The Bones of the Dead

Halloween is celebrated on October 31st.  It is the “Hallowed Evening”  before the Feast of All Saints’ Day which celebrates all of the saints who have lived (and died)  for the glory of God and didn’t end up with a feast day on the calendar of their own.  In the United States, Halloween itself has become the major part of the holiday.  It’s just another example of how the secular is trumping the sacred.  (Think Santa Claus.)

Even though most of the traditions and symbols that are used for Halloween are rooted in ancient cultures from Europe, the idea of Halloween as we know it, is strictly American.  Catholics hold November 1st as a Holy Day of Obligation to celebrate a mass.  As kids, we would have to go to the 5:15 vigil with our parents with half of our costume on.  The rest was hidden under our coats.  We would suffer through it so we could go trick or treating and my mother was always telling us to offer it up for the souls of Purgatory.  It was fitting because that is part of the history behind All Saints’ and All Souls’ Days.

In Italy, All Saints’ Eve as it is called, has a tradition somewhat like trick or treating in that it requires walking the streets at night.  Walking from church to church, they may light candles or leave flowers to honor the saints.  ”Ognissanti” All Saints’ Day in Italy is a national holiday.  Masses are held, and lots of businesses and schools are closed.  Although now in Italy, the idea behind trick-or-treating is known and also sometimes acknowledged, the next two days are more important.  November 1st, All Saints’ Day and November 2nd, All Souls’ Day or The Day of the Dead, “Il Giorno di Morte.”

On the 2nd, families will pray in particular for their own loved ones who has passed on.  They may visit the cemeteries and clean the graves, plant flowers and light candles.  It is a day of family and remembrance and connecting one generation to another.  They spend the day together sharing love.   They also like to eat the Bones of the Dead.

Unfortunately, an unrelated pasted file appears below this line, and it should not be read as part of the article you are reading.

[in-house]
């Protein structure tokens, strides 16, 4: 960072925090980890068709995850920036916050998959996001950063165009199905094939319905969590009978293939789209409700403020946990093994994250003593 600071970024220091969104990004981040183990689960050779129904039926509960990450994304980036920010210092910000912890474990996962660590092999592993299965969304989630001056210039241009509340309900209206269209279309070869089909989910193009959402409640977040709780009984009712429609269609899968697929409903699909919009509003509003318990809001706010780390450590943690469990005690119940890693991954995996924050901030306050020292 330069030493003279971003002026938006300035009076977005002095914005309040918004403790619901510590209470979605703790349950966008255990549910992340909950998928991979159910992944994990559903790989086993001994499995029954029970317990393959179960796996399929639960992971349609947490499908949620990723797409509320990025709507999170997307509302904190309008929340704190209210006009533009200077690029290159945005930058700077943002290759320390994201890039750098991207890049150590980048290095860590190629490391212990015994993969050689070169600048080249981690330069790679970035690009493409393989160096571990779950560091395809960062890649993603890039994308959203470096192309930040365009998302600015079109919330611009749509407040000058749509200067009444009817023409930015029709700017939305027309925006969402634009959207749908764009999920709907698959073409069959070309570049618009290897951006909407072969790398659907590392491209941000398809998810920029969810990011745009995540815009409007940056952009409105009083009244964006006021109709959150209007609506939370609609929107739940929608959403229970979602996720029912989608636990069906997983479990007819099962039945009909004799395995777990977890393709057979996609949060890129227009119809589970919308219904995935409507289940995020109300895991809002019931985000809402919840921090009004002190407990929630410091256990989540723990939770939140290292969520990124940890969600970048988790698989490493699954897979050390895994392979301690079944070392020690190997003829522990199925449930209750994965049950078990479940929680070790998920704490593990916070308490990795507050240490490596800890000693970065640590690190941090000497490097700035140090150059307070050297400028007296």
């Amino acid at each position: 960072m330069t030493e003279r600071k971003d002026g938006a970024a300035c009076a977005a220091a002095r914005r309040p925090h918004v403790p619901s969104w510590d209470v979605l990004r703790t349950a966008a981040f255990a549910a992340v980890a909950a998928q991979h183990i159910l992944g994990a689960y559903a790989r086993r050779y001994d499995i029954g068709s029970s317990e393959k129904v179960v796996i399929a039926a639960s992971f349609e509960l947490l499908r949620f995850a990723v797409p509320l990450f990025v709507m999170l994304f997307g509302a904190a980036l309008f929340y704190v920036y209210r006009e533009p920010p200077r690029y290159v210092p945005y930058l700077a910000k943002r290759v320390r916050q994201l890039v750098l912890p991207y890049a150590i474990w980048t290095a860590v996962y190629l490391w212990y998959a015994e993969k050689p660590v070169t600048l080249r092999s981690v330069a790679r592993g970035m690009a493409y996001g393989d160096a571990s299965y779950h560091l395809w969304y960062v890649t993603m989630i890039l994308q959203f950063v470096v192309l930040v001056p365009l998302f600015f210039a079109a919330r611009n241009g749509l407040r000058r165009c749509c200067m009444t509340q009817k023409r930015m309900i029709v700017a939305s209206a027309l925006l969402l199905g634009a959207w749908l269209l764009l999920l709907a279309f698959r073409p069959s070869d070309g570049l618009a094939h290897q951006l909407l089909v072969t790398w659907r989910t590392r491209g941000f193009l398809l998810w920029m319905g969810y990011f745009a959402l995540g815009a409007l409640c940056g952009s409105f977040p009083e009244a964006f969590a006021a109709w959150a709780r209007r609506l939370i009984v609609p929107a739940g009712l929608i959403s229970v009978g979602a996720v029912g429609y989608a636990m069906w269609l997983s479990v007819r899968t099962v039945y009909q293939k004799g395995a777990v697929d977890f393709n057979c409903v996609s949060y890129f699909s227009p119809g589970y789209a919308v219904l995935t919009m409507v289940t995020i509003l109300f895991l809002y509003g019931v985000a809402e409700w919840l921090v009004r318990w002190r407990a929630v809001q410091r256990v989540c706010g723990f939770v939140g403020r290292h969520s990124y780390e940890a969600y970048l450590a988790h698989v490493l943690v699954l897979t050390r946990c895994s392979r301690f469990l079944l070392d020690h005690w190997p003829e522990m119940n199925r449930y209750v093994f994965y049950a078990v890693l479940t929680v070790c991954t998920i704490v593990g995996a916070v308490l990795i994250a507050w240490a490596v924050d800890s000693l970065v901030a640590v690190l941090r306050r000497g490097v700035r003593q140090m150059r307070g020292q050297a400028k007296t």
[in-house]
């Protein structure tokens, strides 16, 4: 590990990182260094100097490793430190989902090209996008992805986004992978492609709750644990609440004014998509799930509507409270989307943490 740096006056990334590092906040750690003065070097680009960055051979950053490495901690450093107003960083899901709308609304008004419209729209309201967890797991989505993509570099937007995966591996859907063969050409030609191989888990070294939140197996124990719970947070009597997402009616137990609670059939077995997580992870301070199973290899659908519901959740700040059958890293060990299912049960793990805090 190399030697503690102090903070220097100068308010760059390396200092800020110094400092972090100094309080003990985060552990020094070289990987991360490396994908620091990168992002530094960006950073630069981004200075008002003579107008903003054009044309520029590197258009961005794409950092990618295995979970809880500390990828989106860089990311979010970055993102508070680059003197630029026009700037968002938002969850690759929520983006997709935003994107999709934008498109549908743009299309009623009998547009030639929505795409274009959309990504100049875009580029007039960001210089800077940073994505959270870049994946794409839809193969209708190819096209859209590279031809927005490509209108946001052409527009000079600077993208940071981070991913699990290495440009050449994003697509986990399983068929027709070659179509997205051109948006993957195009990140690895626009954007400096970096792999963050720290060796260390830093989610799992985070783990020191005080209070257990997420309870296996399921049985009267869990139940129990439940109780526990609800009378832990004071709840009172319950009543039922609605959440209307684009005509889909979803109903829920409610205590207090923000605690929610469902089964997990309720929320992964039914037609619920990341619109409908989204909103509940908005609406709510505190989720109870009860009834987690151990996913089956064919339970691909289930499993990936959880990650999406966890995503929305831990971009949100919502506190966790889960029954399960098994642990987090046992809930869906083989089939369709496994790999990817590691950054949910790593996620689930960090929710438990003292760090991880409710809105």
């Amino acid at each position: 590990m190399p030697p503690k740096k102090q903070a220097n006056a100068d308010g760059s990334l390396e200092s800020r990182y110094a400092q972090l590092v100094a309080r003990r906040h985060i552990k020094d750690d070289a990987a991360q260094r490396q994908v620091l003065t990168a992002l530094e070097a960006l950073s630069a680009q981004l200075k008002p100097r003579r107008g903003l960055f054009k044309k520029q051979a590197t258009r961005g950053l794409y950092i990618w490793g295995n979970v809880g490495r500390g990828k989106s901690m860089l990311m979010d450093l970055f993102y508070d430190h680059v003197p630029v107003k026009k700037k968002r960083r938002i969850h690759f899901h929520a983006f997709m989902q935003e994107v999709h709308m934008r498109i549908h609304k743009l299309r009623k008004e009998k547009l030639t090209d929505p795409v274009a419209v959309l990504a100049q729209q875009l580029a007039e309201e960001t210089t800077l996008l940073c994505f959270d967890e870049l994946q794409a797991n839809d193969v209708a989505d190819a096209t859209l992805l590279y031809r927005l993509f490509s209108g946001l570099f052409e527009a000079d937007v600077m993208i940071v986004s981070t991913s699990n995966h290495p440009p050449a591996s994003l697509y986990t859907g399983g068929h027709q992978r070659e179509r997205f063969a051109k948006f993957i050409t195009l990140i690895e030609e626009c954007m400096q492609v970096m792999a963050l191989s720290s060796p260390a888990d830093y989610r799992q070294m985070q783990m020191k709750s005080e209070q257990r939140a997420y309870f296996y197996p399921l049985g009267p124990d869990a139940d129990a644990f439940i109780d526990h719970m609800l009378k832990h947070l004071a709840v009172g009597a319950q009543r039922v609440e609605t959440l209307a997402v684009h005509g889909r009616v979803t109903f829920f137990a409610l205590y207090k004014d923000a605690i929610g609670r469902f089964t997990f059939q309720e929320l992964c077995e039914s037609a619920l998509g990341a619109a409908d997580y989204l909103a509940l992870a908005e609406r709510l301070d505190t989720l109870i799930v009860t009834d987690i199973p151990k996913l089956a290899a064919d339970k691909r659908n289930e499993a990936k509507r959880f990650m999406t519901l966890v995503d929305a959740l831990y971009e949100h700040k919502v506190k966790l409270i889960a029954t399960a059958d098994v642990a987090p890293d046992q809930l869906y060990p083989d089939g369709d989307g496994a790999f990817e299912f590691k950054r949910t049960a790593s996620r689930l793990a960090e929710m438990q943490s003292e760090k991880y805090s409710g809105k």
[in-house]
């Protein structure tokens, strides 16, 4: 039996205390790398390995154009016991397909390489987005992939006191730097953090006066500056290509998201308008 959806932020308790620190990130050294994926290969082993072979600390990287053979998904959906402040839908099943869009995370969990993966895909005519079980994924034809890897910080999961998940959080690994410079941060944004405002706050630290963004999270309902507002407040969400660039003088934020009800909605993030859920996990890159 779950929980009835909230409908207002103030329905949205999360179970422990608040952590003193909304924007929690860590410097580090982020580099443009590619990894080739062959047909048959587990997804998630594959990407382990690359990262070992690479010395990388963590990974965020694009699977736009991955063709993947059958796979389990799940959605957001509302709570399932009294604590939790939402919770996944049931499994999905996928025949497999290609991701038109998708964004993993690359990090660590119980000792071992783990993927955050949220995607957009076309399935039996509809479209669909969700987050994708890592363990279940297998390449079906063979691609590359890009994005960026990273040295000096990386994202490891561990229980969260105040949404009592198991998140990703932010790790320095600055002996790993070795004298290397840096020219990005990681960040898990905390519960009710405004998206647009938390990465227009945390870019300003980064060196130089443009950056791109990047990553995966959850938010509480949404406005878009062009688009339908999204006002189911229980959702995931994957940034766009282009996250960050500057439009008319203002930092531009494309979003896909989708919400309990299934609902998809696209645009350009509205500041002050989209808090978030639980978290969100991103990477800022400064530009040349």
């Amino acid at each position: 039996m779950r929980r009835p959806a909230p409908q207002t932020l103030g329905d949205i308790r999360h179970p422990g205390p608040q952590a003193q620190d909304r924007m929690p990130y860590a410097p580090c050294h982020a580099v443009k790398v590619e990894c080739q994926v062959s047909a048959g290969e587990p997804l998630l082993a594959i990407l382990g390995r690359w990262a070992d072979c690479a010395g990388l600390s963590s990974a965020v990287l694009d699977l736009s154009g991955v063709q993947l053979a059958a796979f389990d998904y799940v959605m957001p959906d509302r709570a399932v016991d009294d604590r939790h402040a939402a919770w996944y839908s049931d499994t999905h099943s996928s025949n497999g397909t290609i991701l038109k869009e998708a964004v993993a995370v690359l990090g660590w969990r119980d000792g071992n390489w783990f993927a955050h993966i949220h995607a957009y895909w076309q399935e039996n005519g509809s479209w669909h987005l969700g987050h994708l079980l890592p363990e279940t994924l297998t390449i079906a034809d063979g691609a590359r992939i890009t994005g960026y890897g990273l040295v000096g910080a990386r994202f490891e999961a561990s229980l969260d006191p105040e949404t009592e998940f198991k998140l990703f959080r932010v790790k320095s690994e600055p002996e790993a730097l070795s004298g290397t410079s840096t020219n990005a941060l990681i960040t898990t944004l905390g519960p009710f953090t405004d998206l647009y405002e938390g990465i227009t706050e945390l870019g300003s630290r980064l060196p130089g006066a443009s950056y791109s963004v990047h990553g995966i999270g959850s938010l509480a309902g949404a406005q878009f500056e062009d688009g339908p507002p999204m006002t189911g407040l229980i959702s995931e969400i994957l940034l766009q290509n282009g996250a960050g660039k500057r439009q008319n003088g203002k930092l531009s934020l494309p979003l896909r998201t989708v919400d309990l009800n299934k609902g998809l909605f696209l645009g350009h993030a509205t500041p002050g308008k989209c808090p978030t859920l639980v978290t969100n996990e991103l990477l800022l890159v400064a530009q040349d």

It’s a cookie.  Gotcha!

It is called as such because for one, it looks like a bone, and they are only traditionally eaten at this time of year when we honor saints (and sinners) who have passed on.

Il Ossi dei Morte as they are known mark the beginning of the holy days….holidays.  Italians very much have their faith tied into their food and their culture.  Some of it stems from the persecution of Christians when they would have secret symbols to identify one another unbeknownst  to the Roman soldiers.  Rome, in particular was a thoroughly theocratic government.  It wasn’t until Constantine that Christianity was accepted into the culture through the Edict of Milan.  I think that has something more to do with Helena, his mother.  Seriously.  She would go off on her ancient Roman cruises with her Bingo friends and bring back souvenirs for her beloved boy.  It’s much like that today only she would have things like, oh, I don’t know, the body of Saint Mark, the True Cross, the stairs of Pontius Pilate, severed heads.  You know, those kinds of things.  The altar for her tomb in St. Peter’s Basilica has a fresco of her dragging away the cross.  It literally took Constantine to practically be hit over the head with a cross, (well, it was a vision) at  the Battle of Milvian Bridge to finally listen to his mother.  ”From this, win” was the message and he commanded the warriors to don their shields with crosses.  Religion and government were interwoven so closely.   This is why Italian culture is so steeped in faith.   They also have the worst attendance at church world wide, so don’t be too impressed.  However; at times of high holidays, Italians know how to do it right.

Bones of the Dead cookies are a wonderful way to incorporate more of the true meaning behind Halloween. Halloween itself started as a pagan ritual way before Christianity  to scare off all of the spirits that may be lurking because of the  Samhain from the Old Irish.  It means “Summer’s End” and the Celts believed that this particular time of year changed the cosmos in a way that lured the dead back to their homes.  In fact, Jack-o-Lanterns began as turnips.  It wasn’t until the immigrants from Ireland couldn’t find turnips here in the US,  that they turned to the pumpkin to carve.

Hallowmas was another name used for All Saints’ Day during the Middle Ages when the poor would go from door to door and beg for food in exchange for praying for the dearly departed loved ones of that home.   Much like trick or treating, if they did not receive something to eat, they may instead “play a trick.”

It’s interesting to see how that even though each culture is so different, we are in fact, so much the same.  Il Ossi dei Morte cookies can be found in a lot of the Romance language cultures.  They are a reminder of our fate, and a remembrance of the ones before.  So for this Halloween, mix up a batch of bones and share a in a tradition that is rich with meaning….and a little butter.